It should also be noted that for the A’s to be financially successful in a new ballpark, they would have to be able to draw fans from the entire Bay Area, not just from the City of Oakland and Alameda County. BART is the most geographical extensive public mass transportation system in the Bay Area, and the A’s new ballpark must have close BART station accessibility to the system.
Yes, that’s wonderful, and yet the A’s are not at the moment considering the Laney/Peralta site (BART stop close), they are also not permitted to consider the Diridon site. (BART within next ten years, not that it matters)
They are not even considering the Coliseum site at the moment, which they actually can consider that gets 23% of their fans to the games. (surprisingly it’s not more)
They are however considering HT, which has not one, not two, but three BART stations within relatively short distances (too bad it couldn’t be closer), apartly they fill that’s enough, or close enough to enough.
If they actually build a stadium at HT I guess some folks will just have to be disappointed. (slit sarcasm intended)
The traffic figures are concerning. I am very familiar with that area, and the thought of that many cars in a 25 block area at the same time is not good. Personally I hope this HT option works, but I think it’s critical for there to be a better traffic plan. Traffic experts have various methods that can help, in addition to more infrastructure. If there will in fact be that many drivers (which I am taking at face value) then I personally think we need to see a better plan.
The traffic figures are concerning, but there won’t be that many cars in a 25 block area at “same time”, that’s the thing we are taking about staggered time periods when people will be arriving downtown.
People well be coming from work/home in downtown Oakland, no need for a car in that case, and people that do arrive by car (from other parts of the Bay Area) will be arriving at different time periods before the game because they may choose to eat, or get a beer, or just throw beanbags at Plank in JLS.
As you said it’s a 25 block area, that’s not small, and some of Oakland’s surface streets actually don’t see a lot of activity anyway, at least not in terms of the traffic San Francisco streets see.
The fact is many people are talking about the under usage of traffic on 980, so much so that there are efforts to do away with it as a freeway altogether, and the majority of people using 980 in rush hour will be traveling in the opposite direction.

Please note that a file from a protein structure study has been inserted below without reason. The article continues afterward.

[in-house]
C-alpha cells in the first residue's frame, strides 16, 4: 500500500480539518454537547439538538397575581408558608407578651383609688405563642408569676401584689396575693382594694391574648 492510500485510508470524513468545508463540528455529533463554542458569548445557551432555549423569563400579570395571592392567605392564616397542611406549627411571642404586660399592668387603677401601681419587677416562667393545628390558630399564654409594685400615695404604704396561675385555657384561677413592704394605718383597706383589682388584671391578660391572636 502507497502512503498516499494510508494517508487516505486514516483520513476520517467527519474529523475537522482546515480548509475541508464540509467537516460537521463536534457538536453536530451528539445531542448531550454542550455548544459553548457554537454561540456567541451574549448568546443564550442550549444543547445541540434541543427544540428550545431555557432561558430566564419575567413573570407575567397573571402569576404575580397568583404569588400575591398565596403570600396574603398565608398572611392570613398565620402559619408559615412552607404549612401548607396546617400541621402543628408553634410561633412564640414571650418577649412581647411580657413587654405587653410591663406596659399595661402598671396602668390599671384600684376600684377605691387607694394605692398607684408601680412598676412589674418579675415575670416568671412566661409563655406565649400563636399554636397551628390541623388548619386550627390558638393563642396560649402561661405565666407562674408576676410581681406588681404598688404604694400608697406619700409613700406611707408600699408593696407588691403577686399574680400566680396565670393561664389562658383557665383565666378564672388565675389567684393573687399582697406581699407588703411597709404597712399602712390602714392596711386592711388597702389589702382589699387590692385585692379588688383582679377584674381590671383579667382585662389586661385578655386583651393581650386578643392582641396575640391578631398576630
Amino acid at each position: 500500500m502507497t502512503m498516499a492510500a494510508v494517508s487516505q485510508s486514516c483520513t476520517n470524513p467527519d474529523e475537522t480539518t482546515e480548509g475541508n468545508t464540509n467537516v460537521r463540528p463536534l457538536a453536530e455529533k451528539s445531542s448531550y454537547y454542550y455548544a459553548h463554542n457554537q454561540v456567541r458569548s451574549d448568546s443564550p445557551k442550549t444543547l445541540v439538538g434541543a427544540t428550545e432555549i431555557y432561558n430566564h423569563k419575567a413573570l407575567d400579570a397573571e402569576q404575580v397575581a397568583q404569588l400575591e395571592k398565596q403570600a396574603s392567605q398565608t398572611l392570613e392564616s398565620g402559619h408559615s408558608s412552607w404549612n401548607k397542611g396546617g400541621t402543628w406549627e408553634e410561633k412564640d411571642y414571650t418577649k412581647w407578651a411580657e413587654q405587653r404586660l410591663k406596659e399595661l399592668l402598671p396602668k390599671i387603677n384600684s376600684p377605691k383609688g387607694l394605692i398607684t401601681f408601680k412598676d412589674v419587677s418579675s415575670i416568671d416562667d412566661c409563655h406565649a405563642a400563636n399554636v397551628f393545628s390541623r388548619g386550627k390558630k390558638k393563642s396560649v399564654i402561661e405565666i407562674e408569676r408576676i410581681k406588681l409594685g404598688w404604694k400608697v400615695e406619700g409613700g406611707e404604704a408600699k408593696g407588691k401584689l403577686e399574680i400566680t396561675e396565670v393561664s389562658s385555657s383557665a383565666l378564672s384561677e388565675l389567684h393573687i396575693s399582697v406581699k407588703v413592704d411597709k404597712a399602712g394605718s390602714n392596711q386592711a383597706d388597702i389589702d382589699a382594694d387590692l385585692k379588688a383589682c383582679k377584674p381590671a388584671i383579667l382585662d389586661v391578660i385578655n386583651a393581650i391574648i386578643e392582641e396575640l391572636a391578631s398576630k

I share you concerns, and yes there needs to be more done, but it’s also fair to say that some of this stuff is overblown.
Sure everyone arrives at staggered times, but pretty much everyone wants to Leave at the exact same time 😦 = Gridlock
Lakeshore/Neil: Yes, I hope you are right that it is overblown, and maybe it is. For what it’s worth, I just studied a map of the area. Based on my local knowledge of the roads around Howard Terminal as well as “parkability” and “walkability,” there are actually almost 200 square blocks that I think will be in play for drivers coming to games. The area spans from the edge of Laney’s campus on the South over to West Oakland BART on the North and going East towards Downtown. I would love to see (and I hope we see) a traffic flow schematic showing how the estimated number of cars will look entering and exiting this area, along with the traffic impacts on the freeways and neighborhoods. I get that this seems like a large area, traffic patterns can infect large areas. Looking at the map, I personally believe there will be a need for significant traffic control efforts and likely new traffic-related infrastructure, if we assume this volume of cars. I’m not an expert at all, but I just hope the planners get this right. As an A’s fan, I want this project to be built but also to be a success over the long term for the team and the area.
From the looks of it, City/Port will try to keep all ballpark traffic east of either Adeline or Market to prevent conflicts with trucking. That will cause a greater concentration of fans in the designated area and the longer delays that will result. This is similar to the way SF had to create new restrictions south of China Basin. The biggest proposed infrastructure change is the fence along the Embarcadero, which will help keep pedestrians from wandering on the tracks but won’t significantly change vehicular traffic. A fence exists along the Embarcadero east of the Amtrak station.
Looking at the traffic control map that ML posted, its pretty clear that West Oakland is going to take the brunt of the added cars (mostly off 980) especially after a presumed build out of the project.
I guess this report was apparently a first fase or something, Oakland defenitly needs to take a harder look at some of the streets west of the ballpark its self.
Hmmm….it’s almost as if they should have considered building in a more convenient, transit accessible location? But they did and were rejected when trying to build in Fremont, SJ, and Laney. I still think the current location is the best. This dream of a waterfront location doesn’t work if people can’t get to it.
Actually people can get there, but whatever.